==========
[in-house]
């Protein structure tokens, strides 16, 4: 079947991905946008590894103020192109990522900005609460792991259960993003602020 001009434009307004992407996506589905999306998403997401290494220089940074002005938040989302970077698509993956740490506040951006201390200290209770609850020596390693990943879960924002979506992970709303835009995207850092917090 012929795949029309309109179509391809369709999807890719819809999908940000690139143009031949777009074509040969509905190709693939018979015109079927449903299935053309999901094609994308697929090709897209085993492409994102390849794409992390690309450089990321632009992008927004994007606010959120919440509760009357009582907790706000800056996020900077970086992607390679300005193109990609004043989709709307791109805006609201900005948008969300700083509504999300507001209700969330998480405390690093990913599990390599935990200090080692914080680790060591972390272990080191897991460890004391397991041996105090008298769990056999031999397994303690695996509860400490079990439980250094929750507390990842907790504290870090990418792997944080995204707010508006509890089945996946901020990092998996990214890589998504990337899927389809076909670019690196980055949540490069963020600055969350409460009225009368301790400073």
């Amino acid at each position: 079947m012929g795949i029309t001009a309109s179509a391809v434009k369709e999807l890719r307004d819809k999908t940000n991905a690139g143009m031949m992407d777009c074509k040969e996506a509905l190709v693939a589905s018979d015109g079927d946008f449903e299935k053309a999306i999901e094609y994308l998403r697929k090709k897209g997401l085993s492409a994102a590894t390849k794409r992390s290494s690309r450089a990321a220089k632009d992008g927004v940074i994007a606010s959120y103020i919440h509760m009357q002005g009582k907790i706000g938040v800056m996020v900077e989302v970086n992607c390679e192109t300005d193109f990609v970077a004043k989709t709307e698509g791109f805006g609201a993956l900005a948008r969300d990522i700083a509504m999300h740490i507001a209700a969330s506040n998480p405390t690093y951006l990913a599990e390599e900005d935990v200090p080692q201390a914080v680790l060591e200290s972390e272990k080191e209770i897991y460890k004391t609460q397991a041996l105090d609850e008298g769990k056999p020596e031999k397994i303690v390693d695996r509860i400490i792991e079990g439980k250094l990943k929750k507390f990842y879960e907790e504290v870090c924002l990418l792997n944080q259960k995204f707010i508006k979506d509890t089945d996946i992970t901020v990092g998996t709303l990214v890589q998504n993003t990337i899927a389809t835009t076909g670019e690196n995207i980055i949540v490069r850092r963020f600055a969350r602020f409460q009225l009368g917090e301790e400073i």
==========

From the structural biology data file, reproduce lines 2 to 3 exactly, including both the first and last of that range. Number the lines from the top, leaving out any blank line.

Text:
């Protein structure tokens, strides 16, 4: 079947991905946008590894103020192109990522900005609460792991259960993003602020 001009434009307004992407996506589905999306998403997401290494220089940074002005938040989302970077698509993956740490506040951006201390200290209770609850020596390693990943879960924002979506992970709303835009995207850092917090 012929795949029309309109179509391809369709999807890719819809999908940000690139143009031949777009074509040969509905190709693939018979015109079927449903299935053309999901094609994308697929090709897209085993492409994102390849794409992390690309450089990321632009992008927004994007606010959120919440509760009357009582907790706000800056996020900077970086992607390679300005193109990609004043989709709307791109805006609201900005948008969300700083509504999300507001209700969330998480405390690093990913599990390599935990200090080692914080680790060591972390272990080191897991460890004391397991041996105090008298769990056999031999397994303690695996509860400490079990439980250094929750507390990842907790504290870090990418792997944080995204707010508006509890089945996946901020990092998996990214890589998504990337899927389809076909670019690196980055949540490069963020600055969350409460009225009368301790400073």
């Amino acid at each position: 079947m012929g795949i029309t001009a309109s179509a391809v434009k369709e999807l890719r307004d819809k999908t940000n991905a690139g143009m031949m992407d777009c074509k040969e996506a509905l190709v693939a589905s018979d015109g079927d946008f449903e299935k053309a999306i999901e094609y994308l998403r697929k090709k897209g997401l085993s492409a994102a590894t390849k794409r992390s290494s690309r450089a990321a220089k632009d992008g927004v940074i994007a606010s959120y103020i919440h509760m009357q002005g009582k907790i706000g938040v800056m996020v900077e989302v970086n992607c390679e192109t300005d193109f990609v970077a004043k989709t709307e698509g791109f805006g609201a993956l900005a948008r969300d990522i700083a509504m999300h740490i507001a209700a969330s506040n998480p405390t690093y951006l990913a599990e390599e900005d935990v200090p080692q201390a914080v680790l060591e200290s972390e272990k080191e209770i897991y460890k004391t609460q397991a041996l105090d609850e008298g769990k056999p020596e031999k397994i303690v390693d695996r509860i400490i792991e079990g439980k250094l990943k929750k507390f990842y879960e907790e504290v870090c924002l990418l792997n944080q259960k995204f707010i508006k979506d509890t089945d996946i992970t901020v990092g998996t709303l990214v890589q998504n993003t990337i899927a389809t835009t076909g670019e690196n995207i980055i949540v490069r850092r963020f600055a969350r602020f409460q009225l009368g917090e301790e400073i």